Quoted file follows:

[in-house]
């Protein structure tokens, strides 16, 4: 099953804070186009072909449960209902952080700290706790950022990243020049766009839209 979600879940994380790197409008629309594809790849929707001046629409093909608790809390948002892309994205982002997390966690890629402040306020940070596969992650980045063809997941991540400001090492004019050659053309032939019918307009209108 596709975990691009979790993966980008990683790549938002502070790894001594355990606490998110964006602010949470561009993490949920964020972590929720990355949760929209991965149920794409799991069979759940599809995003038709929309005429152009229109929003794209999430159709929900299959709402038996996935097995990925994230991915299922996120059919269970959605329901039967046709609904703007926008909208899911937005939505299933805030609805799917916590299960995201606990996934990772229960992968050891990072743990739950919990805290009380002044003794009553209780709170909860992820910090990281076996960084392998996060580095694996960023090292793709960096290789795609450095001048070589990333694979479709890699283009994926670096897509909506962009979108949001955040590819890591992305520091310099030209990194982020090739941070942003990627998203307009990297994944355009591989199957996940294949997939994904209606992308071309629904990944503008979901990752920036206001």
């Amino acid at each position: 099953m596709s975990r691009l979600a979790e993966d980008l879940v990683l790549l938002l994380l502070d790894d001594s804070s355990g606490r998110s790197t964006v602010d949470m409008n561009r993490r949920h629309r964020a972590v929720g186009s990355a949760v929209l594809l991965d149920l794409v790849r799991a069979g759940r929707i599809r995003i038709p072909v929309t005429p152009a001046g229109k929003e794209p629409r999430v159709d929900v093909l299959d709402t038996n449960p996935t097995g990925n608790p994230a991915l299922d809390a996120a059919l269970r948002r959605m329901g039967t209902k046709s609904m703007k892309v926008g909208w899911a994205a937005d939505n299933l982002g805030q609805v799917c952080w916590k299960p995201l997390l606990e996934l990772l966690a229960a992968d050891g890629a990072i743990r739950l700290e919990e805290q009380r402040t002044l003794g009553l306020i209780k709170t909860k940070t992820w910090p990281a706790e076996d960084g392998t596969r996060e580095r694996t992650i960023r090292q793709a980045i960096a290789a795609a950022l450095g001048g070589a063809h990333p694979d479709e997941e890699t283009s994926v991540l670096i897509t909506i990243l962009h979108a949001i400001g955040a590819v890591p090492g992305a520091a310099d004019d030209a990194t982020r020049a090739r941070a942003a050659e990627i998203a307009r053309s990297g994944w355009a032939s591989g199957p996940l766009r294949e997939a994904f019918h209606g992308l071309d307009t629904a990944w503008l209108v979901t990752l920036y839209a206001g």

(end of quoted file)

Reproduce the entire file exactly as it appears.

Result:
[in-house]
């Protein structure tokens, strides 16, 4: 099953804070186009072909449960209902952080700290706790950022990243020049766009839209 979600879940994380790197409008629309594809790849929707001046629409093909608790809390948002892309994205982002997390966690890629402040306020940070596969992650980045063809997941991540400001090492004019050659053309032939019918307009209108 596709975990691009979790993966980008990683790549938002502070790894001594355990606490998110964006602010949470561009993490949920964020972590929720990355949760929209991965149920794409799991069979759940599809995003038709929309005429152009229109929003794209999430159709929900299959709402038996996935097995990925994230991915299922996120059919269970959605329901039967046709609904703007926008909208899911937005939505299933805030609805799917916590299960995201606990996934990772229960992968050891990072743990739950919990805290009380002044003794009553209780709170909860992820910090990281076996960084392998996060580095694996960023090292793709960096290789795609450095001048070589990333694979479709890699283009994926670096897509909506962009979108949001955040590819890591992305520091310099030209990194982020090739941070942003990627998203307009990297994944355009591989199957996940294949997939994904209606992308071309629904990944503008979901990752920036206001």
């Amino acid at each position: 099953m596709s975990r691009l979600a979790e993966d980008l879940v990683l790549l938002l994380l502070d790894d001594s804070s355990g606490r998110s790197t964006v602010d949470m409008n561009r993490r949920h629309r964020a972590v929720g186009s990355a949760v929209l594809l991965d149920l794409v790849r799991a069979g759940r929707i599809r995003i038709p072909v929309t005429p152009a001046g229109k929003e794209p629409r999430v159709d929900v093909l299959d709402t038996n449960p996935t097995g990925n608790p994230a991915l299922d809390a996120a059919l269970r948002r959605m329901g039967t209902k046709s609904m703007k892309v926008g909208w899911a994205a937005d939505n299933l982002g805030q609805v799917c952080w916590k299960p995201l997390l606990e996934l990772l966690a229960a992968d050891g890629a990072i743990r739950l700290e919990e805290q009380r402040t002044l003794g009553l306020i209780k709170t909860k940070t992820w910090p990281a706790e076996d960084g392998t596969r996060e580095r694996t992650i960023r090292q793709a980045i960096a290789a795609a950022l450095g001048g070589a063809h990333p694979d479709e997941e890699t283009s994926v991540l670096i897509t909506i990243l962009h979108a949001i400001g955040a590819v890591p090492g992305a520091a310099d004019d030209a990194t982020r020049a090739r941070a942003a050659e990627i998203a307009r053309s990297g994944w355009a032939s591989g199957p996940l766009r294949e997939a994904f019918h209606g992308l071309d307009t629904a990944w503008l209108v979901t990752l920036y839209a206001g």